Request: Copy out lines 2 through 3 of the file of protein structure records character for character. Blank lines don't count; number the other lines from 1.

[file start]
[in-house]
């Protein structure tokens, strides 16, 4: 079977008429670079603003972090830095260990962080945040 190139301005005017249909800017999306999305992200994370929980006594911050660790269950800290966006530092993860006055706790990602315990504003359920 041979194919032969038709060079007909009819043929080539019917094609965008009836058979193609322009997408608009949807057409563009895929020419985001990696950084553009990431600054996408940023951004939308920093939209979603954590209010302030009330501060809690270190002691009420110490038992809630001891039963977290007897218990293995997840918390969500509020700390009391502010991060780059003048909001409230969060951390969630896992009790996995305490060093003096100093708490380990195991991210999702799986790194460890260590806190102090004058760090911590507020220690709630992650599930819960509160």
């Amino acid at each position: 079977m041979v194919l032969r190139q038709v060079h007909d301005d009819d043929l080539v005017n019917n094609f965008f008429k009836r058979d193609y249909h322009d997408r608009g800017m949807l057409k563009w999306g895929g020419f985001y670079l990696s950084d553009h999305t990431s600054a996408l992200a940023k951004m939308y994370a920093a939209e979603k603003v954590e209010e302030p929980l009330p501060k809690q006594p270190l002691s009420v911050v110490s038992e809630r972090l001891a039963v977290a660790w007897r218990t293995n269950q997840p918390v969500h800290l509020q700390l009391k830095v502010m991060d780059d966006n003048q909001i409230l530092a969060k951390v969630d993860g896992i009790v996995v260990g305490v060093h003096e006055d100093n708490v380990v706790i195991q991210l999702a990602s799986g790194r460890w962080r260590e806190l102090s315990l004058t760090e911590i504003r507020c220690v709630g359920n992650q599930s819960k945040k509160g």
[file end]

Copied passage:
């Protein structure tokens, strides 16, 4: 079977008429670079603003972090830095260990962080945040 190139301005005017249909800017999306999305992200994370929980006594911050660790269950800290966006530092993860006055706790990602315990504003359920 041979194919032969038709060079007909009819043929080539019917094609965008009836058979193609322009997408608009949807057409563009895929020419985001990696950084553009990431600054996408940023951004939308920093939209979603954590209010302030009330501060809690270190002691009420110490038992809630001891039963977290007897218990293995997840918390969500509020700390009391502010991060780059003048909001409230969060951390969630896992009790996995305490060093003096100093708490380990195991991210999702799986790194460890260590806190102090004058760090911590507020220690709630992650599930819960509160």
């Amino acid at each position: 079977m041979v194919l032969r190139q038709v060079h007909d301005d009819d043929l080539v005017n019917n094609f965008f008429k009836r058979d193609y249909h322009d997408r608009g800017m949807l057409k563009w999306g895929g020419f985001y670079l990696s950084d553009h999305t990431s600054a996408l992200a940023k951004m939308y994370a920093a939209e979603k603003v954590e209010e302030p929980l009330p501060k809690q006594p270190l002691s009420v911050v110490s038992e809630r972090l001891a039963v977290a660790w007897r218990t293995n269950q997840p918390v969500h800290l509020q700390l009391k830095v502010m991060d780059d966006n003048q909001i409230l530092a969060k951390v969630d993860g896992i009790v996995v260990g305490v060093h003096e006055d100093n708490v380990v706790i195991q991210l999702a990602s799986g790194r460890w962080r260590e806190l102090s315990l004058t760090e911590i504003r507020c220690v709630g359920n992650q599930s819960k945040k509160g």